Martian metabolism: The rise and fall of salt

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  • Published: Feb 1, 2013
  • Author: David Bradley
  • Channels: MRI Spectroscopy
thumbnail image: Martian metabolism: The rise and fall of salt

Martian MRI

Titze and colleagues also found that total body sodium levels fluctuated on monthly and longer cycles, with this longer-term storage process seemingly independent of salt intake and not linked to weight gain that would be associated with water retention.

An MRI study of members of the Russian "Mars500" mission by Jens Titze and colleagues has looked at how the volunteers' sodium levels change in cycles lasting a week or even a month. The study published in the journal Cell Metabolism, suggests that the conventional wisdom regarding excretion of sodium keeping levels constant in the body ought to be revised.

Clinical pharmacologist Jens Titze and colleagues have exploited a unique opportunity to study human metabolism by monitoring the Russian cosmonauts who took part in a simulated flight to Mars. Titze, now at Vanderbilt University was convinced that the physiology textbooks were wrong about how humans maintain their long-term salt, or more specifically, sodium balance. The conventional explanation is that any sodium ingested from food is rapidly processed by the kidneys and excreted in urine to help maintain a relatively constant level of sodium in the body. Titze reasoned that the evidence pointed to a much more complicated process and that the "Mars500" cosmonauts with their strictly controlled diet and so standardised salt intake would allow him to prove his case.

Writing in the journal Cell Metabolism in January, Titze and his colleagues report how they have now demonstrated that, in contrast to that prevailing dogma, sodium levels can fluctuate rhythmically with weekly and monthly cycles. Ultimately, the research shows that sodium is not simply flushed through the body but can be stored, a discovery that has important connotations for the control of high blood pressure and the risk of cardiovascular disease associated with salt levels.

Salt is skin deep

Earlier simulations of the conditions of space flight carried out in the 1990s had intrigued Titze because they had shown rhythmic variations in sodium urine excretion. "It was so clear to me that sodium must be stored in the body, but no one wanted to hear about that because it was so different from the textbook view," he says. But, he and his colleagues continued with animal studies and showed that it is the skin that acts as the sodium store with the immune system regulating release of sodium from the skin, presumably in sweat. The team has recently used a newly developed magnetic resonance imaging (MRI) technique to image sodium and have shown that humans store sodium in skin and in muscle.

The plans for the Mars500 program were laid down in 2005 when Russia, the European Union and China were hoping to simulate a manned mission to Mars. A facility was established at the Russian Academy of Sciences' Institute of Biomedical Problems (IBMP) in Moscow in which three different crews of volunteers lived and worked in a mock-up spacecraft between 2007 and 2011 in three phases: a 15-day phase to test the equipment, a 105-day phase, and a 520-day phase to simulate a full-length manned mission. The mission has been described as a "psychosocial isolation experiment" and, of course, much of the testing involved monitoring the behaviour and well being of the all-male crew of "cosmonauts". However, it also provided a unique opportunity for carrying out biomedical and physiological tests where diet and water were well-controlled.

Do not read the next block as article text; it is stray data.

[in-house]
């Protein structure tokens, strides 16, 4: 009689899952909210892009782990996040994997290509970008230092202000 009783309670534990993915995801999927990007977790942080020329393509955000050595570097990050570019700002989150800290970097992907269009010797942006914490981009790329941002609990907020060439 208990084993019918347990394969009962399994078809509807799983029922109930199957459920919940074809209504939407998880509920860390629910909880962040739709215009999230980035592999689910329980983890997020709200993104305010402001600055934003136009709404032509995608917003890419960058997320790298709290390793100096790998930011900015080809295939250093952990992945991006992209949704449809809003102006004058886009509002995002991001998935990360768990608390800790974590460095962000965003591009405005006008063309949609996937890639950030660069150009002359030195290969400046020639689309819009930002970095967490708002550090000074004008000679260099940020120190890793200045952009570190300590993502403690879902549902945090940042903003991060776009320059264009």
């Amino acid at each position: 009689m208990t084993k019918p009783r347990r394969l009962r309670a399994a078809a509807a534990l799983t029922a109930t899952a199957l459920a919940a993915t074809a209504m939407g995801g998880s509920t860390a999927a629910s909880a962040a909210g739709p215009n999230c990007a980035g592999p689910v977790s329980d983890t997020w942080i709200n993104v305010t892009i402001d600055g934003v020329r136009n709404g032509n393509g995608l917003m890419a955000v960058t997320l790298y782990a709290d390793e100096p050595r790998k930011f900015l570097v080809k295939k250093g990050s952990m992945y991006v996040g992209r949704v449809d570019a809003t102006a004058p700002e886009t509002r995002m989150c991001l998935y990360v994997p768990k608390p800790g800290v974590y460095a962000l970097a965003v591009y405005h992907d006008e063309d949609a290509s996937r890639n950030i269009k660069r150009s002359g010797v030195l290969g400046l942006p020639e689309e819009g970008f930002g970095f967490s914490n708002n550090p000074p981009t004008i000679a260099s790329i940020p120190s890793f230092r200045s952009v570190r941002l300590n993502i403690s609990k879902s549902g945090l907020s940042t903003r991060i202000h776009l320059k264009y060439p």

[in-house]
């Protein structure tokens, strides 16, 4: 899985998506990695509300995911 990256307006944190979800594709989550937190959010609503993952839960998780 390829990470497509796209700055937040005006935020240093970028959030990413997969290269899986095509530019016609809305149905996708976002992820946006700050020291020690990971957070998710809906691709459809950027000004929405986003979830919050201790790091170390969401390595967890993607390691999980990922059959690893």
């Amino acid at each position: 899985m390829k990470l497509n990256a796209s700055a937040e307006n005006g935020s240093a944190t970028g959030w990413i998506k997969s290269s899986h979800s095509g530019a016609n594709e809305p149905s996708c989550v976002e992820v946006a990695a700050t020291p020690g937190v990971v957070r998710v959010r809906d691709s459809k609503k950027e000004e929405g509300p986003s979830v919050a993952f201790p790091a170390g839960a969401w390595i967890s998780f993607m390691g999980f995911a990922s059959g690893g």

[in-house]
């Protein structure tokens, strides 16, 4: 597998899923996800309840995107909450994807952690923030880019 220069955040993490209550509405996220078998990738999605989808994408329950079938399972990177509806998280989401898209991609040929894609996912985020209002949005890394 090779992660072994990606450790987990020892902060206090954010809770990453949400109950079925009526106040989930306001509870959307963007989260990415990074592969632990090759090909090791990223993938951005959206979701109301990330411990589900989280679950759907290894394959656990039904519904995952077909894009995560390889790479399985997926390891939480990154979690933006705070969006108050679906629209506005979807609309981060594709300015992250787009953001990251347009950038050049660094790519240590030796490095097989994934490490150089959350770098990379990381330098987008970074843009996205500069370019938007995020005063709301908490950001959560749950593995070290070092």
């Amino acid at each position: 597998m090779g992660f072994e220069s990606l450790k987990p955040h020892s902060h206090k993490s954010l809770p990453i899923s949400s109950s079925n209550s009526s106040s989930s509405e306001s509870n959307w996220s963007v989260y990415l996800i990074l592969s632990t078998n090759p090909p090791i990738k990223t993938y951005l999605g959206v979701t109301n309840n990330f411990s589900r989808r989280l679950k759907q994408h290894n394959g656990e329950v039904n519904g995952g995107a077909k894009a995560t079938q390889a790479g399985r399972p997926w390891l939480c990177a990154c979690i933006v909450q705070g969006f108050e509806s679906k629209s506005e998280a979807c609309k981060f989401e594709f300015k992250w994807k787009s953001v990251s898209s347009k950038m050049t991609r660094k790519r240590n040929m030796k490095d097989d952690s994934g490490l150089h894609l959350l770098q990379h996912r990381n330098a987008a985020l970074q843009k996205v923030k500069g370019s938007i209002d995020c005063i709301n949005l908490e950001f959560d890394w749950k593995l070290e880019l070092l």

Titze and his colleagues organized the food for the mission, which would all be consumed and collected their urine each day. The team studied twelve men: six for the full 105-day phase of the program, and six for the first 205 days of the 520-day phase.

"It was the participants’ stamina to precisely adhere to the daily menu plans and to accurately collect their urine for months that allowed scientific discovery," Titze explains. This allowed them to reveal that 95 percent of the ingested salt was excreted in the urine, but not on a daily basis. Instead, at constant salt intake, sodium excretion fluctuated with a weekly rhythm, resulting in sodium storage. The levels of the hormones aldosterone (a regulator of sodium excretion) and cortisol (no known major role in sodium balance but a well-known stress hormone) also fluctuated weekly.

Cyclic sodium

Titze and colleagues also found that total body sodium levels fluctuated on monthly and longer cycles, with this longer-term storage process seemingly independent of salt intake and not linked to weight gain that would be associated with water retention. The results have one rather immediate implication for medical research and diagnostics: they suggest that current medical practice, which utilises 24-hour urine samples to determine salt intake, might paint a wholly inaccurate picture of a person's salt balance.

"We understand now that there are 7-day and monthly sodium clocks that are ticking, so a one-day snapshot shouldn't be used to determine salt intake," Titze asserts. The team suspects that the same genes that control our circadian rhythms, the so-called body clock may also underpin the sodium storage and release cycles. "We find these long rhythms of sodium storage in the body particularly intriguing," Titze explains. "The observations open up entirely new avenues for research."

Related Links

Cell Metabolism, 2013, 17, 125-131: "Long-Term Space Flight Simulation Reveals Infradian Rhythmicity in Human Na+ Balance"

Article by David Bradley

The views represented in this article are solely those of the author and do not necessarily represent those of John Wiley and Sons, Ltd.

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